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Connacht Tribune

Petition shows public support for greenway

Denise McNamara



A campaign group which is pushing for the completion of Galway greenway have so far attracted over 2,000 signatures to a public petition.

The Galway Greenway Group is made up of business owners, hoteliers, landowners, families and individuals in favour of the cycling and pedestrian pathway from Galway City to Clifden.

The project has been dogged by objections in the last few years. The group believe the discussion up to now has been overwhelmingly negative, explained founder and Galway City resident Tiarnan McCusker.

“We are trying to change the narrative and focus on the positives of an off-road cycle/walk way which will be fair to landowners and facilitate hundreds of thousands of domestic and overseas users taking to the greenway every year,” he stated.

“The Mayo Greenway had 275,000 users in 2015. Local businesses will benefit in the form of hotels, pubs, cafes, B&Bs, new bike shops and shops in Galway, Moycullen, Rosscahill, Oughterard, Mamm, Recess, and Clifden.”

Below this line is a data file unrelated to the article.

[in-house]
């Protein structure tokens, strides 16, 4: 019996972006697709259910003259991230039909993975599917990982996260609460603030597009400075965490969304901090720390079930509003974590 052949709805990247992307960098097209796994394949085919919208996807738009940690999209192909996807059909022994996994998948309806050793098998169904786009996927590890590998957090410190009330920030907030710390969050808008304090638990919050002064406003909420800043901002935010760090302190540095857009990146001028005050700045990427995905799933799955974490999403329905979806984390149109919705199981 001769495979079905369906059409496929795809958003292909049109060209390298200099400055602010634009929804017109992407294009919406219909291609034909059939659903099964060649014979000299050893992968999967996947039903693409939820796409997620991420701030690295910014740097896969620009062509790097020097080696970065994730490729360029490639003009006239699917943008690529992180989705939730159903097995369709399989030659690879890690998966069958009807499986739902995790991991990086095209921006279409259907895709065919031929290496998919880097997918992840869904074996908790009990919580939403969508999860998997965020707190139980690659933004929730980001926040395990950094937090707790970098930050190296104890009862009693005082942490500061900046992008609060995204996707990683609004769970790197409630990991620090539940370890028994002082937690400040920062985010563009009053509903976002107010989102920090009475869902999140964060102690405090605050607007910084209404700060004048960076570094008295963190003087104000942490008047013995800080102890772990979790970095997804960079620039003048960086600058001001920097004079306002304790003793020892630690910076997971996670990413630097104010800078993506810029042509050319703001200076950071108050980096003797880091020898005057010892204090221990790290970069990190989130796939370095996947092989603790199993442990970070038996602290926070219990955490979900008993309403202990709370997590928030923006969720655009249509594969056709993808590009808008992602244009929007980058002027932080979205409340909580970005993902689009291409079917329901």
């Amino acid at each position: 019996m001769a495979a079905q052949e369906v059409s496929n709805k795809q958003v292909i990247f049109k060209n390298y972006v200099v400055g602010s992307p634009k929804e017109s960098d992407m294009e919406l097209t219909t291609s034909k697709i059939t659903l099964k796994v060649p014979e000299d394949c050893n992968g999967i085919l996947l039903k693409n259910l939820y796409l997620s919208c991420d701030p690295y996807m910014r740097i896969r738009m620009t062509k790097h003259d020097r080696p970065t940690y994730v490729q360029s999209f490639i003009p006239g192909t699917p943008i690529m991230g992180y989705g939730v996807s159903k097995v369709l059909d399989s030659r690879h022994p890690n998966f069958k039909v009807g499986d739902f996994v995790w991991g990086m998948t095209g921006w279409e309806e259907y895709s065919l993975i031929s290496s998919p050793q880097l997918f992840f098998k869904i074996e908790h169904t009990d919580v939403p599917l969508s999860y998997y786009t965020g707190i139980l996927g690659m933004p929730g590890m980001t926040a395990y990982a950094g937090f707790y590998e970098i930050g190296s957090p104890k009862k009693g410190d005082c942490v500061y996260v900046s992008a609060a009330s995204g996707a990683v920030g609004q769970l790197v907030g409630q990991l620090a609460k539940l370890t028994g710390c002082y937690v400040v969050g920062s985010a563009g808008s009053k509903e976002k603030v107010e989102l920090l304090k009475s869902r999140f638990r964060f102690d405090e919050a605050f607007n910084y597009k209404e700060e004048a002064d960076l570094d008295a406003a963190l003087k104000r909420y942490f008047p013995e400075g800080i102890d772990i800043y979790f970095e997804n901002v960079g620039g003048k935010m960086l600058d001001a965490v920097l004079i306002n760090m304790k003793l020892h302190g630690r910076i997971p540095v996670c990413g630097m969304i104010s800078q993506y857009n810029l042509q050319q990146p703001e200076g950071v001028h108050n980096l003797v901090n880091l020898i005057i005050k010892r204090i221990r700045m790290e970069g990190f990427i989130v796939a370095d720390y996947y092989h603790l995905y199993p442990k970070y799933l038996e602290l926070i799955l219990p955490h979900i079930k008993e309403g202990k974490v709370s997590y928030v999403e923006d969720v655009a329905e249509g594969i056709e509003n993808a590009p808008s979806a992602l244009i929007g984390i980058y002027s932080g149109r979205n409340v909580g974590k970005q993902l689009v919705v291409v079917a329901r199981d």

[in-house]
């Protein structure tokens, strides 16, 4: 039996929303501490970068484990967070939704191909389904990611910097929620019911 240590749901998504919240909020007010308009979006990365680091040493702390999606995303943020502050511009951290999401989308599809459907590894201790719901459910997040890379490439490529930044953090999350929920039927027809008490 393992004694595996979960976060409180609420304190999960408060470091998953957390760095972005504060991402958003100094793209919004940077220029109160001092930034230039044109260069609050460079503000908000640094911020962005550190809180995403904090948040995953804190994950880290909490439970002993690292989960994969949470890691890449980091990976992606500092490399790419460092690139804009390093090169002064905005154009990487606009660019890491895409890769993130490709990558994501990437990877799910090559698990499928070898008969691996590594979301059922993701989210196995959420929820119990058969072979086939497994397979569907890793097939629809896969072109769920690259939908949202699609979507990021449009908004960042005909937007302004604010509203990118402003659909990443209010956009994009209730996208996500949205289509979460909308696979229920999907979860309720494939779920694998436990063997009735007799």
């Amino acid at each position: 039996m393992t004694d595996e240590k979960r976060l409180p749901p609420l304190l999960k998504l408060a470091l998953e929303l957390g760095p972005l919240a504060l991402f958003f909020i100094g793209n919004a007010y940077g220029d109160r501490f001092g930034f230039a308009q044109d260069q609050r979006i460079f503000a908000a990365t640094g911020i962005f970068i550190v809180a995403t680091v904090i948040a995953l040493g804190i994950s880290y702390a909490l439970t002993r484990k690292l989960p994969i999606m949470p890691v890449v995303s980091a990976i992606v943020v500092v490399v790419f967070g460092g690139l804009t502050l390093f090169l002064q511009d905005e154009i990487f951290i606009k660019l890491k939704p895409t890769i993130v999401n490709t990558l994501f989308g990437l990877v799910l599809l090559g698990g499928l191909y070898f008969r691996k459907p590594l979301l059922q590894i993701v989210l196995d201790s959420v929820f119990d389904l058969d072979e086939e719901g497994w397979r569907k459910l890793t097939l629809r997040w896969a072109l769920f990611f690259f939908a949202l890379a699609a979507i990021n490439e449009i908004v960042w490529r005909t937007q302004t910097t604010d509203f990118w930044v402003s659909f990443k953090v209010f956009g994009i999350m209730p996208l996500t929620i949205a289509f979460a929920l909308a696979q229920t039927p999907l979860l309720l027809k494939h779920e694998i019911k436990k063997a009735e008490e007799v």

A petition launched in January has so far received over 2,100 signatures.

’All of the comments left have been hugely positive. One person said they would travel from Australia to use it. Others from Connemara mentioned how much they would love to see this for the benefit of their communities and to prevent further rural emigration.’’

The project was meant to be shovel ready in 2013. He sees the lack of consultation as the key reason why landowners have been so opposed to the project.

“The reason the Great Western Greenway in Mayo has worked so well is that it was led and agreed by the whole community. This has to happen in Galway.”  The group cites Newport as an excellent example of the power to revitalise a town through a greenway.